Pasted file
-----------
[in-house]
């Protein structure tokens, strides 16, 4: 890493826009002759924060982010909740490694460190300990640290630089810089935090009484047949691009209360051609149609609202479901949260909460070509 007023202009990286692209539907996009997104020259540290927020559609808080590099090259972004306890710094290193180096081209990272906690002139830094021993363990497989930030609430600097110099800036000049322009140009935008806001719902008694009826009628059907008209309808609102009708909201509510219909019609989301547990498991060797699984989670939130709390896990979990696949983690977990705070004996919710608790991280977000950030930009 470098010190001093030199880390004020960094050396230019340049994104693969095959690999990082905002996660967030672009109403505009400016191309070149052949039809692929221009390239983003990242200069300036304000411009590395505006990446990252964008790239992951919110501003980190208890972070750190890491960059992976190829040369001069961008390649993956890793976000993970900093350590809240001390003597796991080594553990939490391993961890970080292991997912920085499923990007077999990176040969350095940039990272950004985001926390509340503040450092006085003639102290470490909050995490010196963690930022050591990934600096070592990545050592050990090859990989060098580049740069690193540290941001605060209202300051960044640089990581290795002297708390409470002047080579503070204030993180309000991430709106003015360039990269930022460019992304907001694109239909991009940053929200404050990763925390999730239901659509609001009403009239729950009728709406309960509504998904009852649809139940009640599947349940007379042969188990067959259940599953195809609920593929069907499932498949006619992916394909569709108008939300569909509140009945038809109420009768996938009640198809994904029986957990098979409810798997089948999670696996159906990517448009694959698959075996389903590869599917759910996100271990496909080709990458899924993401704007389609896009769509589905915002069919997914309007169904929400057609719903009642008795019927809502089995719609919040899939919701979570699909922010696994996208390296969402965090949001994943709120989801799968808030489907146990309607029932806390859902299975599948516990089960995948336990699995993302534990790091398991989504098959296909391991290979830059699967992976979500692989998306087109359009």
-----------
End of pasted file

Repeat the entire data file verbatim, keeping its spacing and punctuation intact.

[in-house]
């Protein structure tokens, strides 16, 4: 890493826009002759924060982010909740490694460190300990640290630089810089935090009484047949691009209360051609149609609202479901949260909460070509 007023202009990286692209539907996009997104020259540290927020559609808080590099090259972004306890710094290193180096081209990272906690002139830094021993363990497989930030609430600097110099800036000049322009140009935008806001719902008694009826009628059907008209309808609102009708909201509510219909019609989301547990498991060797699984989670939130709390896990979990696949983690977990705070004996919710608790991280977000950030930009 470098010190001093030199880390004020960094050396230019340049994104693969095959690999990082905002996660967030672009109403505009400016191309070149052949039809692929221009390239983003990242200069300036304000411009590395505006990446990252964008790239992951919110501003980190208890972070750190890491960059992976190829040369001069961008390649993956890793976000993970900093350590809240001390003597796991080594553990939490391993961890970080292991997912920085499923990007077999990176040969350095940039990272950004985001926390509340503040450092006085003639102290470490909050995490010196963690930022050591990934600096070592990545050592050990090859990989060098580049740069690193540290941001605060209202300051960044640089990581290795002297708390409470002047080579503070204030993180309000991430709106003015360039990269930022460019992304907001694109239909991009940053929200404050990763925390999730239901659509609001009403009239729950009728709406309960509504998904009852649809139940009640599947349940007379042969188990067959259940599953195809609920593929069907499932498949006619992916394909569709108008939300569909509140009945038809109420009768996938009640198809994904029986957990098979409810798997089948999670696996159906990517448009694959698959075996389903590869599917759910996100271990496909080709990458899924993401704007389609896009769509589905915002069919997914309007169904929400057609719903009642008795019927809502089995719609919040899939919701979570699909922010696994996208390296969402965090949001994943709120989801799968808030489907146990309607029932806390859902299975599948516990089960995948336990699995993302534990790091398991989504098959296909391991290979830059699967992976979500692989998306087109359009």